A chic yet artistic vibe permeates the quaint, tree-lined streets of the West Village, a primarily residential neighborhood in Lower Manhattan. It’s the kind of place where fashionably dressed residents sip lattes at sidewalk cafes and where shoppers stroll past charming storefronts—both bearing witness to the neighborhood’s status as one of the city’s most desirable.
The Dutch settled what we know as Manhattan in the1600s, but this area remained forested until the early 19th century. Today, many of the buildings established during that time—stately Italianate brownstones, Federal and Greek Revival townhouses, Art Deco-style apartment buildings—give the West Village its small-town feel. Another unique characteristic: its streets. Instead of being on a grid, they bend at odd angles, like a winding maze, and create confusing corners like at the intersection of West Fourth Street and West 10th Street.
The West Village’s bohemian heritage can be sampled at the White Horse Tavern where Dylan Thomas took his last drink, at the Village Vanguard, where jazz greats like John Coltrane and Wynton Marsalis have played since 1935, and at the Cherry Lane Theater, New York’s oldest, continually running Off-Broadway theater. Small independent bookstores (Three Lives and Company, Left Bank), specialty food shops (Murray’s Cheese, Ottomanelli & Sons Meat Market, Myers of Keswick) and A-list boutiques (Marc Jacobs, Odin, Rag & Bone) pepper the streets. Another historical stop is the Stonewall Inn, the gay bar that played a central role in the Stonewall riots.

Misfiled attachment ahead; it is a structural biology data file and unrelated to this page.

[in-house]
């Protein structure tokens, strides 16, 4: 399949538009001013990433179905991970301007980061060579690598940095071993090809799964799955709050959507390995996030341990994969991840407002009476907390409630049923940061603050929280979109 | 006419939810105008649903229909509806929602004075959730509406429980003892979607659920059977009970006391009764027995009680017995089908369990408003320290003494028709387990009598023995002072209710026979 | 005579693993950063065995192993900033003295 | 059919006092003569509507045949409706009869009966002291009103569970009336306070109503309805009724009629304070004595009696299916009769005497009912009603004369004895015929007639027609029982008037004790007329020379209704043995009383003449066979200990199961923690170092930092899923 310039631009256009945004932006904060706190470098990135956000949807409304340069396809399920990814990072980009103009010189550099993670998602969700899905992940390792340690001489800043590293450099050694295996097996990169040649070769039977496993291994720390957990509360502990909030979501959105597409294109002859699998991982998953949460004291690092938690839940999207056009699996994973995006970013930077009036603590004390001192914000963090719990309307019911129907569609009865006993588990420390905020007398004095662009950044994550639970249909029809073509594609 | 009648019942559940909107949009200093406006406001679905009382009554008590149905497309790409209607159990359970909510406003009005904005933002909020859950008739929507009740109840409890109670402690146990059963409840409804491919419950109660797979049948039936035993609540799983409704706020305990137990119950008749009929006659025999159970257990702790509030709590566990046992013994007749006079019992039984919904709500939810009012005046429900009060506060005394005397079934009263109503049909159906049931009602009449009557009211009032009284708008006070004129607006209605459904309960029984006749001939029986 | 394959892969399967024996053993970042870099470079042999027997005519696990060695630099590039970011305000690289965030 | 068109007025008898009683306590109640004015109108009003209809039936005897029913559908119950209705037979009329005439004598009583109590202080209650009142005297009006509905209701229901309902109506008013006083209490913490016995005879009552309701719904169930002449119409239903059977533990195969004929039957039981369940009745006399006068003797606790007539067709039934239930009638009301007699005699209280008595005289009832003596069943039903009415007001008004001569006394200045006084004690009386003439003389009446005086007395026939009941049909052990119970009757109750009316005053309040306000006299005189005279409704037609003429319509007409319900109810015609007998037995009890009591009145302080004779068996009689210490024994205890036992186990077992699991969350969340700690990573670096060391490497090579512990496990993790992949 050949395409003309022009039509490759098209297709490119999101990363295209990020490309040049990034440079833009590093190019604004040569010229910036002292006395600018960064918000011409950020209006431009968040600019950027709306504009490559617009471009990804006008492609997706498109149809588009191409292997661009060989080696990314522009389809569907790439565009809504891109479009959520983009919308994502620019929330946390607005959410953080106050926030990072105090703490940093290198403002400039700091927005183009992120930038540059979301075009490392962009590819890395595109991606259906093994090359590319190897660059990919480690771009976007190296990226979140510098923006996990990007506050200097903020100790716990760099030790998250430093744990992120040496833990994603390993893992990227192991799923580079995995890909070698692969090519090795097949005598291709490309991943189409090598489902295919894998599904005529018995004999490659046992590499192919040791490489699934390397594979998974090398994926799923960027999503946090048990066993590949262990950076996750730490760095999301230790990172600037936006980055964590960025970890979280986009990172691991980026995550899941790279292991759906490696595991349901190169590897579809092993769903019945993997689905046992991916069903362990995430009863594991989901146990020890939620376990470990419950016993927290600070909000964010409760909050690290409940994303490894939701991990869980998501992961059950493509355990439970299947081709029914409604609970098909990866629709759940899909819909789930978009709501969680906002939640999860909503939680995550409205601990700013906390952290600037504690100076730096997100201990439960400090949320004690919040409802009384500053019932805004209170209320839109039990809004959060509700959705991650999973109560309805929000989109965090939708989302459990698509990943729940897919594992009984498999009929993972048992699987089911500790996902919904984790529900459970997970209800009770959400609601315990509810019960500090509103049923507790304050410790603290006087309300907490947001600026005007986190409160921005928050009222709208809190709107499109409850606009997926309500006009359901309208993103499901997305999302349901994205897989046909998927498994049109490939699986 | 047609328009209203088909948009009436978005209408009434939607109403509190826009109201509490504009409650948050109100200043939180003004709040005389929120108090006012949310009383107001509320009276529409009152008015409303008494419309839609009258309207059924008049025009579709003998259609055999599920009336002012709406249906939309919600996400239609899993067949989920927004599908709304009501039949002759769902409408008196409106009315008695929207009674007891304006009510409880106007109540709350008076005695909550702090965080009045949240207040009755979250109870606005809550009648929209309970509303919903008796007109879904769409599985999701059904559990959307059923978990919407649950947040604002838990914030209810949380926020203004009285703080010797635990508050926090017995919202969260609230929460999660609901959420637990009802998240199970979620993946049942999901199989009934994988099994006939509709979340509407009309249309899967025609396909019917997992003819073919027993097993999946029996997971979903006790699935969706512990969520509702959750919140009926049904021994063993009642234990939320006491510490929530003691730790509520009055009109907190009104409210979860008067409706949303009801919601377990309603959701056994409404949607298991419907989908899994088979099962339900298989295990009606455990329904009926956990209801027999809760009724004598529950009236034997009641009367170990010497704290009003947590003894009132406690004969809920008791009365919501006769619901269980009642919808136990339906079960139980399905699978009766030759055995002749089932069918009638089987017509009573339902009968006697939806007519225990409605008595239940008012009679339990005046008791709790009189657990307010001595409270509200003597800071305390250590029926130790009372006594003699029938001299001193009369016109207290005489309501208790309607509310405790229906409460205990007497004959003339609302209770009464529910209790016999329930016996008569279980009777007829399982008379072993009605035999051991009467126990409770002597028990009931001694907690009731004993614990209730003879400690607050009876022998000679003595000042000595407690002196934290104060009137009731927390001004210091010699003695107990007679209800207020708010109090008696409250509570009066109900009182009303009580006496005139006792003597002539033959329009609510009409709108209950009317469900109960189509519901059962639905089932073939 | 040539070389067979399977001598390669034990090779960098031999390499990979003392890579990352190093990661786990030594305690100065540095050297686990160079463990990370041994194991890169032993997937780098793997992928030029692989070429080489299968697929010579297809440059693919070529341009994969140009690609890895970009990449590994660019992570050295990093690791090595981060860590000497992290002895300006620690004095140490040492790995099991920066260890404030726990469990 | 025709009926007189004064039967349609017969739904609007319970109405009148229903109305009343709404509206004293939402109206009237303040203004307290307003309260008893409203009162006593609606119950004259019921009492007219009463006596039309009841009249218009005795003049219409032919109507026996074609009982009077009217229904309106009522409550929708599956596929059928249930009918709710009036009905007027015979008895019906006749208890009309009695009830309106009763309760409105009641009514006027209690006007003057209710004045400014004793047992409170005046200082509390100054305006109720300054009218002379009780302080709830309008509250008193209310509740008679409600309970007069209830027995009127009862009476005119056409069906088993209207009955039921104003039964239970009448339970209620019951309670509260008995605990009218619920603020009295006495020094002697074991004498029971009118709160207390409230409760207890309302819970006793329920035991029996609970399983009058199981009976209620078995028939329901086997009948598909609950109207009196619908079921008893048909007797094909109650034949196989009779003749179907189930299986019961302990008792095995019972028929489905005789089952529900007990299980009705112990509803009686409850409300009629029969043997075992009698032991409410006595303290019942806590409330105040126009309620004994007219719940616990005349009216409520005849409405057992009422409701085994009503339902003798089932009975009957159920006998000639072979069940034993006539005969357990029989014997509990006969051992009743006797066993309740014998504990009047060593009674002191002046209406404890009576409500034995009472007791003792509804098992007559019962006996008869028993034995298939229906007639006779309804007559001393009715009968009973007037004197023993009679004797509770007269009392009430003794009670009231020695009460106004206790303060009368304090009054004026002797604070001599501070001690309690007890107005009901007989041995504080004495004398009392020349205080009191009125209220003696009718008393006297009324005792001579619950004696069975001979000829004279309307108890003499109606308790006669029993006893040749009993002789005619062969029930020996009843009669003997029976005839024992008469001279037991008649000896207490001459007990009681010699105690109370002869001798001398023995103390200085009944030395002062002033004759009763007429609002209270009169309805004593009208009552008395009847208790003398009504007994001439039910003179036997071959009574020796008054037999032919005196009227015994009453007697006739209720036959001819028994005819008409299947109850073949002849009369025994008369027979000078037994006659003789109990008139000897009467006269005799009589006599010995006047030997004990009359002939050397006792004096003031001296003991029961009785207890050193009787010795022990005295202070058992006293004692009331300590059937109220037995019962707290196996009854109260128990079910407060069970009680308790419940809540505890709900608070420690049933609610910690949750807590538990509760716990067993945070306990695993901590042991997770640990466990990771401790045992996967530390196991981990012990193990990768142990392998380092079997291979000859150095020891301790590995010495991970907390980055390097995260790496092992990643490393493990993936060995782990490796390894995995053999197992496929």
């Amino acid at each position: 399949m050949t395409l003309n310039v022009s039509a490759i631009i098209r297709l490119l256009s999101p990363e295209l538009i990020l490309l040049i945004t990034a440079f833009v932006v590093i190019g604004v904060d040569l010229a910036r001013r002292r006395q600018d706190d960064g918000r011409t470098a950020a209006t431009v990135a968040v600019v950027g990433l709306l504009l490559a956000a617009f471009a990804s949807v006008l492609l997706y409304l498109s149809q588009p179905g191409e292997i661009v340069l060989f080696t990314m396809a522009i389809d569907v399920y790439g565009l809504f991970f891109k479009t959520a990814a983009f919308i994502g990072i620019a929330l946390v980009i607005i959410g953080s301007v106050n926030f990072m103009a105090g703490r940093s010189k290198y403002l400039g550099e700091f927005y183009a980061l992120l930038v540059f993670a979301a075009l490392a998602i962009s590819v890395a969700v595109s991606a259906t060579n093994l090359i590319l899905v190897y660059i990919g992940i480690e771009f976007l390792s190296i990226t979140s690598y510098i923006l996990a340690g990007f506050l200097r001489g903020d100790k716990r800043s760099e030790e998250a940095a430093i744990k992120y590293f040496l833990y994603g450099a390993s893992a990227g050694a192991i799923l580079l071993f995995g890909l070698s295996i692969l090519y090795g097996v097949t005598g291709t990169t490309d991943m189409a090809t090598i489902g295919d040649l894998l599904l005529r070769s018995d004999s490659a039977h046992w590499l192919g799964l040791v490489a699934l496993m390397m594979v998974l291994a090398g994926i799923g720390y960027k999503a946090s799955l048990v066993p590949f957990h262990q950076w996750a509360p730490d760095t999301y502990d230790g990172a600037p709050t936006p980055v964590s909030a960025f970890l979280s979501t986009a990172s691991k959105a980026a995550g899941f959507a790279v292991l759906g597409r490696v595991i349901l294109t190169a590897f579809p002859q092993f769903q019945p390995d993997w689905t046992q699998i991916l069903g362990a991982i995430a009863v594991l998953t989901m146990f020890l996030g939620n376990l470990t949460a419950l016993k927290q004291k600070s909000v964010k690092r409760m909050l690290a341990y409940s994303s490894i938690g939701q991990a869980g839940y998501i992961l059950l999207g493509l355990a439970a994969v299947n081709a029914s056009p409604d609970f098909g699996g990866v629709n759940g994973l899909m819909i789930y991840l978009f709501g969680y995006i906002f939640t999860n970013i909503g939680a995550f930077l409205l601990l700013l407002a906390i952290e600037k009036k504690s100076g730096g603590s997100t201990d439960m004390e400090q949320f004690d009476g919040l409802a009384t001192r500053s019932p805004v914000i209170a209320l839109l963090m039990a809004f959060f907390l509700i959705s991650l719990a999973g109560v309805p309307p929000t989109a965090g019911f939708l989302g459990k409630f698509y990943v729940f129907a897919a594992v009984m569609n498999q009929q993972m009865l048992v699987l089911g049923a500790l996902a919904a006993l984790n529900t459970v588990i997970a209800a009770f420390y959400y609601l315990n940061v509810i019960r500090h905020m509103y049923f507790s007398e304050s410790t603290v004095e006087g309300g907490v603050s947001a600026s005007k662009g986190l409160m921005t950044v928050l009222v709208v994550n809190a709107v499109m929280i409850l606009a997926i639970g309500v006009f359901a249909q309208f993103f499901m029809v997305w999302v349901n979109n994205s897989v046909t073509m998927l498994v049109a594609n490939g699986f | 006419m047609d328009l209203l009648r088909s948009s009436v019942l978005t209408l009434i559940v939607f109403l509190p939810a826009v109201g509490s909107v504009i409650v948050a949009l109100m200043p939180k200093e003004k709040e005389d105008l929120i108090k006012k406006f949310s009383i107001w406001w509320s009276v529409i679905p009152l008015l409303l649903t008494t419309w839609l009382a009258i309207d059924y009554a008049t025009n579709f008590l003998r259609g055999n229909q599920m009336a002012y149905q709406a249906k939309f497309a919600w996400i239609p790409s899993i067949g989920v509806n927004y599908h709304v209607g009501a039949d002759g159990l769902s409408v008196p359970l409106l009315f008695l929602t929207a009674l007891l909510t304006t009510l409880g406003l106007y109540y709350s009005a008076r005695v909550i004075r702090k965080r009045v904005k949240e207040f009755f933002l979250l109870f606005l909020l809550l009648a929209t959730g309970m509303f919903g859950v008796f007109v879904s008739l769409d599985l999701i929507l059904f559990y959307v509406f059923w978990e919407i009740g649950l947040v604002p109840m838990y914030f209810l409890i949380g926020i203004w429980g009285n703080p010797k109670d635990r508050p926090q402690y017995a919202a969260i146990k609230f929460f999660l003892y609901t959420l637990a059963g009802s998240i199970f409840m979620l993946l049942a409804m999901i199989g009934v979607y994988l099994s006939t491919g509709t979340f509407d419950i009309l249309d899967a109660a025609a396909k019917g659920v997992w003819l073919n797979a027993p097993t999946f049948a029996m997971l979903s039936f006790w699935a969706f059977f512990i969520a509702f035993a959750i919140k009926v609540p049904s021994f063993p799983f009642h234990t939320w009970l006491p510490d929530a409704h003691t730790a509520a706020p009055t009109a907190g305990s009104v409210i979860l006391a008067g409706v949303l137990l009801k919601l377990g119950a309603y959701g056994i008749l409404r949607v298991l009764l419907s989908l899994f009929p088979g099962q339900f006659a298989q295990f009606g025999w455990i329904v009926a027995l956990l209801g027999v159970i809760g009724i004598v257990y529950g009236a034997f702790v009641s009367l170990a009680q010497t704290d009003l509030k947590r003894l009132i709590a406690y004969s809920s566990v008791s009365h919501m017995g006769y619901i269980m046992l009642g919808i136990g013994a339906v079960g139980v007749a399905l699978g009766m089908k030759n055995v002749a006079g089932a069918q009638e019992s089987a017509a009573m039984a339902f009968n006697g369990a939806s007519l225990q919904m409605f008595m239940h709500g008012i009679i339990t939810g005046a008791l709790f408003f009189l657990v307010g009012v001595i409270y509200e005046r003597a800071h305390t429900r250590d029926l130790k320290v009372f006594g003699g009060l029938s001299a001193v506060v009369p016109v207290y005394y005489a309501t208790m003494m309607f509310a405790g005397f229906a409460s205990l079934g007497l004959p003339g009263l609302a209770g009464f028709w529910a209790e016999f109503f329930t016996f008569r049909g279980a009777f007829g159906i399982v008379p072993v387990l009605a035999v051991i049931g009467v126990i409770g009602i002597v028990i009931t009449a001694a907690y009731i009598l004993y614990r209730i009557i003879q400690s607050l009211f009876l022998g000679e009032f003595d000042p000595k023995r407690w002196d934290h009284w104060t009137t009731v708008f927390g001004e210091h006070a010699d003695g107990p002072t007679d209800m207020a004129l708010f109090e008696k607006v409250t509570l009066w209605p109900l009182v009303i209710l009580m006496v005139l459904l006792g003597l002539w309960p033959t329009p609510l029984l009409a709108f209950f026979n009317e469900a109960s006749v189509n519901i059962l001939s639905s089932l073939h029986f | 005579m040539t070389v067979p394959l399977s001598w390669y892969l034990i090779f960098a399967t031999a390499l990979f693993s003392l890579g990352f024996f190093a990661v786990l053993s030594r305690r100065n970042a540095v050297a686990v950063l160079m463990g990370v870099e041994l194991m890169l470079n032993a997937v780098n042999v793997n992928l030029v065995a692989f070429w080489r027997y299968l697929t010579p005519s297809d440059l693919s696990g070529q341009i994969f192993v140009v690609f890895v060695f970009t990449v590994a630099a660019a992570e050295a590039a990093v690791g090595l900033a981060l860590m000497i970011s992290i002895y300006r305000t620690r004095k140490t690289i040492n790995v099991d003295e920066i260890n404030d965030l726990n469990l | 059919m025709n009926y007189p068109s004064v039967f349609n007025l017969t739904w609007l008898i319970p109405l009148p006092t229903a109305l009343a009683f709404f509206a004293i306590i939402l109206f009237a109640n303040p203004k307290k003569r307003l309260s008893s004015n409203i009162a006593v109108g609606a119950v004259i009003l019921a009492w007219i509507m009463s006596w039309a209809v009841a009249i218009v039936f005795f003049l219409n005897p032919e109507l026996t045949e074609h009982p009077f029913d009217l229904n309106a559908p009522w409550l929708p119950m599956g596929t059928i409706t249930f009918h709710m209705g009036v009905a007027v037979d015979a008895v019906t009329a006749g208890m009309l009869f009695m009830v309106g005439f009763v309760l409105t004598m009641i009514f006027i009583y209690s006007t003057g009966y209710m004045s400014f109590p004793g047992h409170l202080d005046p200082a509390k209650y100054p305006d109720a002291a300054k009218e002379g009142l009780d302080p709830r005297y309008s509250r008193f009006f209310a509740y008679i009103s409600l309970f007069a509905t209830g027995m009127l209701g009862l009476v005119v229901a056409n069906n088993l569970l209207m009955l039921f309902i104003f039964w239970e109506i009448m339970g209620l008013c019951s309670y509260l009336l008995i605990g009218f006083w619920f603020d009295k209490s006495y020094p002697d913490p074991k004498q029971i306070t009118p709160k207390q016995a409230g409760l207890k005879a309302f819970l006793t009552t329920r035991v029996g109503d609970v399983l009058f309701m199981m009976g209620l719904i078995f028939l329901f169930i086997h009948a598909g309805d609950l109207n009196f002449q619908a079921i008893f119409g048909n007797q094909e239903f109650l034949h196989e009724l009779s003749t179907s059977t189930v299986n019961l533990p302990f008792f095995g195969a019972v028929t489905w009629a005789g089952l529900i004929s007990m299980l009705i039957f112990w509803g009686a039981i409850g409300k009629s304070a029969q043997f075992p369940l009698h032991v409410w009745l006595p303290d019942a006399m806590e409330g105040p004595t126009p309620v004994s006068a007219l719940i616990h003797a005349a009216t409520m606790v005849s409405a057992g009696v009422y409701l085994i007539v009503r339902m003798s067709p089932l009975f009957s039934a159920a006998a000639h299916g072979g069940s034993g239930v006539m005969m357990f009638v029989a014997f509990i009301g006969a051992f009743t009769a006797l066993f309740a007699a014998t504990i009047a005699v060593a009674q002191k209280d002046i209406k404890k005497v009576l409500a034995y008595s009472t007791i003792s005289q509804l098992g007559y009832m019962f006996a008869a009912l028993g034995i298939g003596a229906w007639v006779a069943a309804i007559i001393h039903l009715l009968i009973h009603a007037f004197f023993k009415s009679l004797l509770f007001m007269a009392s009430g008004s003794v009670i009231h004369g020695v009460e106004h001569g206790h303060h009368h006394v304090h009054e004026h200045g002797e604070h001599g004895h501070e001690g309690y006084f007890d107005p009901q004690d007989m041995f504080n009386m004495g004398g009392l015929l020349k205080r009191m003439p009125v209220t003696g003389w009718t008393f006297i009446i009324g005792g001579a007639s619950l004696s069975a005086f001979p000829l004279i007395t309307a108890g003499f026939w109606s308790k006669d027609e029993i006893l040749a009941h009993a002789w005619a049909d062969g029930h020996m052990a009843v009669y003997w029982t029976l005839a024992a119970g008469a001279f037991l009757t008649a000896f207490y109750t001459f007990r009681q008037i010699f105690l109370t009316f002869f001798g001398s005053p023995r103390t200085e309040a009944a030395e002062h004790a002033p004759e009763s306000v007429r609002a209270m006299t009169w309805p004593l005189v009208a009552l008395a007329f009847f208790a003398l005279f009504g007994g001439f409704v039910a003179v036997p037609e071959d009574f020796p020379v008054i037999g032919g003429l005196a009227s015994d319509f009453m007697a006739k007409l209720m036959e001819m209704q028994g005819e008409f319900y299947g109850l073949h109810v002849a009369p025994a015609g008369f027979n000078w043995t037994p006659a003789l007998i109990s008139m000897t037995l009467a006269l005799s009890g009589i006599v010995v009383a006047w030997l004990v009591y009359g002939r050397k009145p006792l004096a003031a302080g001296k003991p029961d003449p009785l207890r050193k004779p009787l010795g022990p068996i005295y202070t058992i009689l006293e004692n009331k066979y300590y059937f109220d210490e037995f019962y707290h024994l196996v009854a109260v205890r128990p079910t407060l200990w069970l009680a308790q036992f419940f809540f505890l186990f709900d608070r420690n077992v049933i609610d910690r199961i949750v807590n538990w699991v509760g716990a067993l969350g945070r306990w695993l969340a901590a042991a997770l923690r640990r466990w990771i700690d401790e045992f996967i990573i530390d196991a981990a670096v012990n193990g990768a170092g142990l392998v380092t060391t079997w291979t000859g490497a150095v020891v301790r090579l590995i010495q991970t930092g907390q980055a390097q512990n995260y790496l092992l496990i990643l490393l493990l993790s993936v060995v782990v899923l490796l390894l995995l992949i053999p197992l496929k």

The West Village is also home to the original Magnolia Bakery—its cupcakes were made famous by Sex & the City—along with April Bloomfield’s famous gastro-pub, the Spotted Pig. At the northwest border of the West Village, you’ll find the Meatpacking District, where former slaughterhouses and meat-packing plants from the early 20th century have been transformed into trendy boutiques, clubs and restaurants. Women in stilettos and sharp-dressed men navigate the Meatpacking’s cobblestone streets into the wee hours of the morning.
The club scene of the Meatpacking is a far cry from the tranquil atmosphere a few blocks west at the Hudson River Park. There’s a paved cycling path and a string of piers with large green lawns, playgrounds, tennis courts and recreational space. Another popular park is the High Line, an elevated, naturally landscaped walking path created on top of a former freight-rail bed. It starts at Gansevoort and Washington streets and stretches north to W. 30th Street.
The West Village bustles day and night, and sticking to main thoroughfares ensures you’ll be in the company of New Yorkers, even well past midnight on the weekends. It is generally considered safe to walk the streets and hail a cab at all hours, although the area near the river thins out as darkness settles. A number of train lines stop in the area, including the 1 at Houston St., the A, C, E; B, D; F, M at W. 4th St., and the A, C, E, and L at 14th St./8th Ave. The West Village lies between 14th Street to the north and Houston Street to the south. It stretches from the Hudson River on the west and to 6th Avenue on the east. Chelsea is immediately north, and SoHo is to south. The East Village is east of 6th Avenue, and sometimes the middle zone between the two neighborhoods is called Greenwich Village. Although NYU’s main campus is technically in the East Village, centered around Washington Square Park, there’s plenty of student spillover into the West Village.